A couple of lessons back, I introduced you to three kinds of errors that Bible students commonly make. I started with distractions, which might make an entertaining hobby, but add very little to your understanding for the amount of time you spend with them. Next I talked about secret clubs, mysterious trails that feel like great discoveries, but actually lead to pride and division.

In this lesson, we’ll take a look at the third category: Sentimentality.

Sentimentality

“I can’t believe a loving God would do that.”
“Listen to your heart. Your heart knows what’s right.”

What’s a word for someone who finds their way by feeling? Blind.

Everybody is familiar with John’s statement in 1 John 4:8 that “God is love”, but too many people today think that it means love is God. This is a terrible error. Just a few verses farther on, John explained that love is defined by the commandments of God. To paraphrase 1 John 5:2-3, “We know that we love the children of God if we love God, and we know that we love God if we are keeping his commandments.”

God created love like he created everything else, but elevating love above God is worse than animistic religions that worship animals, trees, and other creations. When people subconsciously translate “God is love” into “love is God”, they don’t mean the love that God created, but their own idea of love, a thing of their own creation.

They are making themselves out to be God: the creator and judge of all that is good and right.

Feelings, intuition, instinct…

These are all good things that God built into us just like our eyes and ears. They are tools we can use to sense and interpret the world around us as well as the written word. They are channels through which God communicates to us, but God isn’t the only one who uses them. Other people, ungodly spirits, and even our own desires can communicate with us through these channels too. It can be very difficult to tell which is which.

The bottom line is that it doesn’t matter whether we like anything that God does or says. It doesn’t matter whether or not we like his rules. The world and everything in it, including you and me, belongs to God. He makes the rules, not us. He defines right and wrong, not us. Our emotions are meant to help us understand Scripture, not to define it for us.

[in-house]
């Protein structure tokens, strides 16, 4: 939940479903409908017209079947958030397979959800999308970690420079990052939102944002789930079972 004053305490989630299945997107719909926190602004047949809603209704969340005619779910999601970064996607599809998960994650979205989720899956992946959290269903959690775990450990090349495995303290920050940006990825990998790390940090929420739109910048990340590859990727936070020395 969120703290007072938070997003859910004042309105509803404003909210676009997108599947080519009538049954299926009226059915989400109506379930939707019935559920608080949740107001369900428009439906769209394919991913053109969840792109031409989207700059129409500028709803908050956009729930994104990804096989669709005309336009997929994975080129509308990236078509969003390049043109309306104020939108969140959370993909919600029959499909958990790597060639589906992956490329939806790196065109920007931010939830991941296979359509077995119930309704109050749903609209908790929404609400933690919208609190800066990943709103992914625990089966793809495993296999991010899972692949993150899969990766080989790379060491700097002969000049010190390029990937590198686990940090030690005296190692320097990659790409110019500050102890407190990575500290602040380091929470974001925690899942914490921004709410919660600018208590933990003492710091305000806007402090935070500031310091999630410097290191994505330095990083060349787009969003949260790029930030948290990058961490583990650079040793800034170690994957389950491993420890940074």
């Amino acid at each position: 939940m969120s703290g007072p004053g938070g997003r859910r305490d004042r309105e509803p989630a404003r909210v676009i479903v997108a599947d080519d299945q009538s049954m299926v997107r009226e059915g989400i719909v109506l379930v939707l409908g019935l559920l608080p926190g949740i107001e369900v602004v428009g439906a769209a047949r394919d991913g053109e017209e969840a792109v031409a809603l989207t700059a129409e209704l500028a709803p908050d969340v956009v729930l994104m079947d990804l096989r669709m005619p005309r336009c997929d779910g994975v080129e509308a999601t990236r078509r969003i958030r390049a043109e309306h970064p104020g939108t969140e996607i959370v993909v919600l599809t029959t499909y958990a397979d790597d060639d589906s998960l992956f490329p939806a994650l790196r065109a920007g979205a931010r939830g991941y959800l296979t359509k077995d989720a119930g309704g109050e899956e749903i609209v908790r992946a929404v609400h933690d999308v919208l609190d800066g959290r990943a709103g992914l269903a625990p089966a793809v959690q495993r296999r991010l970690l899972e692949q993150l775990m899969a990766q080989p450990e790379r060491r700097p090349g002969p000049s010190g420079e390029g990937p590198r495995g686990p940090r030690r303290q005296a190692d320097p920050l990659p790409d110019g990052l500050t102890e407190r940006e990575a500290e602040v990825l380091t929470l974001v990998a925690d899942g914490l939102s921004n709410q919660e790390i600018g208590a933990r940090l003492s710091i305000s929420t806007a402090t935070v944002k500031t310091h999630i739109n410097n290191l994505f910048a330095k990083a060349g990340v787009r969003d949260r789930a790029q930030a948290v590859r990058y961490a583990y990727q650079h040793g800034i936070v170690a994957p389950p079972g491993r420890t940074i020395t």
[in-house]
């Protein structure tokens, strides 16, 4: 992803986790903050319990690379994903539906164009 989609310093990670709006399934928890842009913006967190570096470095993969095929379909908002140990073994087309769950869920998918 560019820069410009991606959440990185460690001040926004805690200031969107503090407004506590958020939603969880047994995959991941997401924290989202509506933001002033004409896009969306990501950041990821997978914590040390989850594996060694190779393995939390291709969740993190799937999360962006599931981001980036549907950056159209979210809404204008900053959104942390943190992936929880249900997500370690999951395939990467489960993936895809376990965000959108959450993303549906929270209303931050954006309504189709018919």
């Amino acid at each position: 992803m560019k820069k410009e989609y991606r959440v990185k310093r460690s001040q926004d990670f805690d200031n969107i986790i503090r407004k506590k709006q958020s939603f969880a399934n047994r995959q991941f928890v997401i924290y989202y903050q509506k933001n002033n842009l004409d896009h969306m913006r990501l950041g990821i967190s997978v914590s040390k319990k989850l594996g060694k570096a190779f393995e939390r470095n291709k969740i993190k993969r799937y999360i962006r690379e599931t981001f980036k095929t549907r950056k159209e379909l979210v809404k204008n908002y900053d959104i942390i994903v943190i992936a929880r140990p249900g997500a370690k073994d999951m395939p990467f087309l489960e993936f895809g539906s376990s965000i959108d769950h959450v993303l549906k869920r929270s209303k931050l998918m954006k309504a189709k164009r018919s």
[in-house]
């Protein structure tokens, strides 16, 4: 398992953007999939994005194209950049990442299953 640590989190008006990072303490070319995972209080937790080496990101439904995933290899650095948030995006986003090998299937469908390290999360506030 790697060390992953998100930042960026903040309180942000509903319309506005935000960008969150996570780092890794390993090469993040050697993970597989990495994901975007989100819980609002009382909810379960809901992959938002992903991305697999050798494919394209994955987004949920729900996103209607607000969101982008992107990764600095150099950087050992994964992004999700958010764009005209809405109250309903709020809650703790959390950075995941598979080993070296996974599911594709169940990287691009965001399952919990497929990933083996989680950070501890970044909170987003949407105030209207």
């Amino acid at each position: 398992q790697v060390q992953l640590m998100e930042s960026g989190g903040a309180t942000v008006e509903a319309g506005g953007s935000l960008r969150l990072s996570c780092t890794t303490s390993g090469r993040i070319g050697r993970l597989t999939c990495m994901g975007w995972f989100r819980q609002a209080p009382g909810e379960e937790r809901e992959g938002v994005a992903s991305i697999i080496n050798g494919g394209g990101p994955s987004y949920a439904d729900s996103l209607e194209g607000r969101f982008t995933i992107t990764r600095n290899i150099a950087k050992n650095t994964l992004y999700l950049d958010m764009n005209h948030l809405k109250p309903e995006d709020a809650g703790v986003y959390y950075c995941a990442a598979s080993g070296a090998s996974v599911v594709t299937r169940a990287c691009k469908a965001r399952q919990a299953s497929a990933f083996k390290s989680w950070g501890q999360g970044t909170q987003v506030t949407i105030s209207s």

Puppies are wonderful…but we don’t build doctrine on cuteness.

If we don’t like how a Bible verse makes us feel, the right thing to do isn’t to reinterpret the verse to fit our sentiment, but to pray and to keep studying until we are sure that we understand what God intended the verse to say. If our understanding of a verse doesn’t align with the rest of Scripture–because all of Scripture is a unified whole–then our understanding is wrong.

Don’t Be Blinded by the Maudlin Light

To keep from getting blinded by sentimentality, whenever you feel offended, shocked, or otherwise disturbed by what a Bible passage seems to be saying, and you tell yourself that it can’t possibly mean what it seems to be saying, ask yourself these two questions:

  1. Is your understanding of the passage in question supported by at least two other unambiguous passages?
  2. Does your understanding make the passage to mean something that is in clear contradiction to other passages?

If your answer to the first question is no or your answer to the second question is yes, then you are probably allowing your personal feelings to interfere with what God is trying to tell you. Remember that the process of working out your salvation (Philippians 2:12) involves being “transformed by the renewal of your mind” (Romans 12:2), so that what you think and feel now is necessarily flawed and needs to be retrained to align with Scripture.

The One Rule to avoid distractions, secret clubs, and sentimentality

You probably noticed while you read these three lessons that there was one rule that can help keep you from getting lost in all three kinds of weed patches: Treat the Bible as a unified whole. Every book must be read and interpreted so that it agrees with the rest, and unclear passages must be interpreted in light of clear passages. I’ll talk more about that in a future installment. For now, I want you to remember this:

We are human and imperfect. Mistakes are inevitable. It’s unlikely that any of us will ever attain a perfect understanding of anything in our lifetimes, and we must never allow our pride to tell us otherwise. Our goal in studying the Bible is to learn God’s ways and allow him to mold our lives and our thinking into his image, not to force the Bible into the image of modern sensibilities.

So keep reading and use these rules as guideposts to help you stay on the right trail and out of the weeds.

P.S. Remember those vines with the mitten-shaped leaves that caught Frank’s attention in the lesson about Distractions? Let me save you a little trouble–or a lot. They’re poisonous. Don’t eat them.